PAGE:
Favorite Toddler Books + Daily Reading Rhythms

Favorite Toddler Books + Daily Reading Rhythms

Reading to your children seems like such a simple thing, and truly it is, but like most worthwhile things, it doesn’t happen unless you make it happen. Especially when children are young and unable to read to themselves, a time for reading has to be created and then fostered. I think every parent wants their child to grow up with a love of books and reading, especially in this age of technology, so I’m sharing a few tips on how I’m encouraging and prioritizing reading in my house.


At home I like to be a (semi) minimalist about everything, with the exception of children’s books. Lewie has books in every room of the house. A basket in the living room. Books tucked in our nightstand for bedtime. Books in his bedroom. I even put books in his toy box. I want him to grow up surrounded by books.

Books don’t have to be an expense, most of the books we have I bought at thrift stores or were my own books as a child. You can also buy used books online. Obviously Amazon has millions and I also really like Discover Books and Thrift Books.


Every night before bed we read to Lewie. This is natural time for most parents to read with their children and it’s such a simple and beautiful rhythm to close the day.  I also like reading in the morning and before nap time. Reading is also a great way to help Lewie calm down when he’s upset.

To me, just as important as time to read, is a space to read. We often read in my bed, but  I also have an oversized bear by his bookcase and a floor pillow in the living room. You don’t need much space, any tiny nook will work as a reading corner.


I spend a lot of time trying to encourage a love of books for Lewie, but it recently occurred to me that Lewie rarely sees me read. I actually love reading, but I typically read at night after Lewie is in bed. But just like any skill or lesson I’m trying to instill in my child (gratitude, patience, politeness) it has to start with me. So whenever you can, create some time for yourself to read, even if it’s just a few minutes here and there. Children watch and do.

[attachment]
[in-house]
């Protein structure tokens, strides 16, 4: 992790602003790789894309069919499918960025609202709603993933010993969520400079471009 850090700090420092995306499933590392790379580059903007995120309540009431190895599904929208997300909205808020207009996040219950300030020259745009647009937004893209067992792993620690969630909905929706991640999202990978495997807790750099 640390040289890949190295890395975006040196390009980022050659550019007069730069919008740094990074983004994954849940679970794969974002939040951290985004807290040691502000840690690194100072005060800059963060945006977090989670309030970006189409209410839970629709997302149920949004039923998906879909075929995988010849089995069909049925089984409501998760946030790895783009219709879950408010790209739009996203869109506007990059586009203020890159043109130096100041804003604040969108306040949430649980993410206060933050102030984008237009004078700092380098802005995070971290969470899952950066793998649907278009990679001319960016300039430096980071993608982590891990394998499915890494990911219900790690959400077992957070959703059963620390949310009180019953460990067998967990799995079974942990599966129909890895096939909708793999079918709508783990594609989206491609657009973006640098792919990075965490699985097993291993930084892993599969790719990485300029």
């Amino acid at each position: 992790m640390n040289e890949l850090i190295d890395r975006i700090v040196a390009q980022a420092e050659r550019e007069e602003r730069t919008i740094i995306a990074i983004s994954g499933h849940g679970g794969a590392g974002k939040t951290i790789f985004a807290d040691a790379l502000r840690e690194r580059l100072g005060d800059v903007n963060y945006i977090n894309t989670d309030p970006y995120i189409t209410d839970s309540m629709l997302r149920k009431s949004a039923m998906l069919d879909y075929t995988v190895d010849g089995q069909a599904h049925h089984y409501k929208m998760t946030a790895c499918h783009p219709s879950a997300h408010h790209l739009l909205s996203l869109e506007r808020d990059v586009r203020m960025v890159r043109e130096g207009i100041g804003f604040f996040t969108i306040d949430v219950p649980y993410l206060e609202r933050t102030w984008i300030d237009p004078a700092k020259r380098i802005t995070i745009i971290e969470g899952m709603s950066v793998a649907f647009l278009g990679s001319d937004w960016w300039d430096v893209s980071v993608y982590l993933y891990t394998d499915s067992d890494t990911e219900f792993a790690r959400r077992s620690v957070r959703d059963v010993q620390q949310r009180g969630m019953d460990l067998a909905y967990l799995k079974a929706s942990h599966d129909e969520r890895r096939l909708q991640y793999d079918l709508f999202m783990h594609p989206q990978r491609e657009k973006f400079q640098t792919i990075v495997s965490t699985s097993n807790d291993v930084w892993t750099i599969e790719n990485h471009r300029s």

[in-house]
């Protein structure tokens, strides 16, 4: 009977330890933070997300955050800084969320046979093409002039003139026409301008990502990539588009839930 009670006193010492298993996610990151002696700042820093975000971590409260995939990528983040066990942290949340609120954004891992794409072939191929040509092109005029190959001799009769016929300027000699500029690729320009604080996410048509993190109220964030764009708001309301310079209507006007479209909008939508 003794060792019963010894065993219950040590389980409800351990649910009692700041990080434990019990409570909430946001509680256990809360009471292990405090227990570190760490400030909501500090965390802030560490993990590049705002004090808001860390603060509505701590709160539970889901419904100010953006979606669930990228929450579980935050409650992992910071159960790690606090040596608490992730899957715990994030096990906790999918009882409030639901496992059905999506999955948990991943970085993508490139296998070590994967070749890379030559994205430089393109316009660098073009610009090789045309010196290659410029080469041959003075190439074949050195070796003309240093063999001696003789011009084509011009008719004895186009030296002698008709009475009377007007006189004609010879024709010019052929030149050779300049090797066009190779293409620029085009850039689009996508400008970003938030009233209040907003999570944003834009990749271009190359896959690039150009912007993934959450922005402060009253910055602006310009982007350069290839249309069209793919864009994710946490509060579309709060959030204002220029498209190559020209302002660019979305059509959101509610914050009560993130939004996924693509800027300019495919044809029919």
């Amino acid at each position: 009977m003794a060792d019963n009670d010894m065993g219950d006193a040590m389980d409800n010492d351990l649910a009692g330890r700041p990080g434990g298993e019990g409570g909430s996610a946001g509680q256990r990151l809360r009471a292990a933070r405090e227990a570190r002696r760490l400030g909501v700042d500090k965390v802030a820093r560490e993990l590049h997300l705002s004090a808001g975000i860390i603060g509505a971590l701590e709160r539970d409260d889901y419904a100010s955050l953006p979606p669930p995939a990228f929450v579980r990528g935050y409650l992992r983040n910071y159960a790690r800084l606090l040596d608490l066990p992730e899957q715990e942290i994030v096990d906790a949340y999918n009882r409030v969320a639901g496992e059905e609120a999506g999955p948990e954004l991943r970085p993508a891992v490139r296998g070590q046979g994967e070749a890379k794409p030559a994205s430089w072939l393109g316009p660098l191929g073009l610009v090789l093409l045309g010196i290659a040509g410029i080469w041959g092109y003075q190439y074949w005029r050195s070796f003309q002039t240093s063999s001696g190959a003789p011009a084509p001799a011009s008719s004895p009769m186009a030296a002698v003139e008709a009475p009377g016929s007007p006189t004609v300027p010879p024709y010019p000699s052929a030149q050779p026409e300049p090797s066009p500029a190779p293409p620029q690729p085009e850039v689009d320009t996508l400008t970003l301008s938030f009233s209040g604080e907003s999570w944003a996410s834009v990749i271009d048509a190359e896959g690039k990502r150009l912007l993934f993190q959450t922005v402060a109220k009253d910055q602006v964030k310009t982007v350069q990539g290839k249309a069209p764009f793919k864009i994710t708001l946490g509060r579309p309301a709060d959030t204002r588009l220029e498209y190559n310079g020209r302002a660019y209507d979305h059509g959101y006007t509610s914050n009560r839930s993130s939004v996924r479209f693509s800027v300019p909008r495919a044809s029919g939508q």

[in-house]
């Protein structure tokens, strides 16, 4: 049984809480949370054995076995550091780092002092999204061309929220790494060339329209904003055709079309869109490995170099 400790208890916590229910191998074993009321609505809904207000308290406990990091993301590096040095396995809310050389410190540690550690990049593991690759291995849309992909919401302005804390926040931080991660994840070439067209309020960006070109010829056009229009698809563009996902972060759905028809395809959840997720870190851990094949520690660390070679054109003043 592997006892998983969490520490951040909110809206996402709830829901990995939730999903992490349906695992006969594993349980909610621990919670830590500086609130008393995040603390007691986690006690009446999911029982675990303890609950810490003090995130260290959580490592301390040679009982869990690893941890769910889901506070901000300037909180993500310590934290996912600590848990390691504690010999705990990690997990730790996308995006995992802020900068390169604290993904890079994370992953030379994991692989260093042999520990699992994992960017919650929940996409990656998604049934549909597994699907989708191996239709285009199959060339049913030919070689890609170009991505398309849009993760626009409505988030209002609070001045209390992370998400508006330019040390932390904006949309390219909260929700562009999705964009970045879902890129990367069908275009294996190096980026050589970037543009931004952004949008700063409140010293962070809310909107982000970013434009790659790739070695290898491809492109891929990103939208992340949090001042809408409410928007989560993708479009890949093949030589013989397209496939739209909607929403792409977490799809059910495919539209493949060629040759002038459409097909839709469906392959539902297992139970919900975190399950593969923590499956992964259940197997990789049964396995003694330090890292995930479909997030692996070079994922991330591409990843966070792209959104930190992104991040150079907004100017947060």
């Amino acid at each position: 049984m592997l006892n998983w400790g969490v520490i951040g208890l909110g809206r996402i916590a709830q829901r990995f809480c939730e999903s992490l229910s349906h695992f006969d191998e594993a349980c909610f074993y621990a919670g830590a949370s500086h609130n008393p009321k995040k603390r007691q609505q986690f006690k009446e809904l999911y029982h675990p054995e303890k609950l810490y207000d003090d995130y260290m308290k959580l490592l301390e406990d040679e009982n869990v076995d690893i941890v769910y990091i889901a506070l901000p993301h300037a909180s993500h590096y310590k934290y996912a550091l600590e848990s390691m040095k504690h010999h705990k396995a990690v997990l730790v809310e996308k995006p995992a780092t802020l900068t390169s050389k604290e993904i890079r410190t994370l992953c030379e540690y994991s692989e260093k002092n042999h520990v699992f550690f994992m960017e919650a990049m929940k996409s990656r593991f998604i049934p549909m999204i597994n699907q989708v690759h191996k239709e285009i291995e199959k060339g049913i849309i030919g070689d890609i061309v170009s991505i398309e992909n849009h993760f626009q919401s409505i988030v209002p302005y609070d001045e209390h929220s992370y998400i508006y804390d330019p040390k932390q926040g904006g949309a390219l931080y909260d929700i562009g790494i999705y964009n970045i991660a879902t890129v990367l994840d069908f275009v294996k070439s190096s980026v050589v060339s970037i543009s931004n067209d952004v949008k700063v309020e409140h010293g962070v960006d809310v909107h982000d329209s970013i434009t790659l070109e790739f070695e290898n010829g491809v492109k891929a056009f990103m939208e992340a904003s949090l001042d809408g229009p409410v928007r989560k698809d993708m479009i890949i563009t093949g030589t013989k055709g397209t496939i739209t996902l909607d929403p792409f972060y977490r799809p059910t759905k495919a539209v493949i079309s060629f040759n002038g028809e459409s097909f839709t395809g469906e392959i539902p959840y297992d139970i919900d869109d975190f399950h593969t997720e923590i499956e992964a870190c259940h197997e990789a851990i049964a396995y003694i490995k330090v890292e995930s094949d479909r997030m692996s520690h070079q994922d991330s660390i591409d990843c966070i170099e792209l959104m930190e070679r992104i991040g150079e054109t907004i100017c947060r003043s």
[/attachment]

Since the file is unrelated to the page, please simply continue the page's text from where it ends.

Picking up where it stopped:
Yes of course letting your child pick their own books is a great way to encourage kids to read. Take a trip to the library and let them choose away. And while you’re there, pick out some children’s books you find interesting as well. The truth is I’m much more likely to read to Lewie if I enjoy the books I’m reading. And if i’m enthusiastic about the book, chances are he will be too. If I let my toddler pick out all his own books, we would only read about trains. But just like food, it’s important to introduce your child to new topics they probably wouldn’t choose on their own.

Right now, we’re reading a lot about Summer. I’ve been intentionally picking books that will help us notice and celebrate the season. In addition to our summer reading, here are some favorites we’ve been loving lately. All these books are very picture-centric, but have an actual story, so they’ve been really great transition toddler books, from baby board books to longer-style children’s books.

Anything by Richard Scarry. Our favorite is Cars and Trucks and Things that Go.
Tuesday I grew up on this book. It’s so strange and imaginative. Lewie loves the frogs.
Where the Wild Things Are  A classic for all ages. This one never fails to entertain.
The Little Engine that Could If you have a child that loves trains, this one is a must!

And, alphabet books. Lewie is really into learning the alphabet. There are an abundance of amazing alphabet books including, Touch Think Learn (this one would make a beautiful baby gift) Animalia (so imaginative for all ages) Quentin Blake’s ABC’s (super whimsical with rhyming text) and Winnie-the-Pooh’s ABC (simple and beautiful intro in the World of Winnie the Pooh).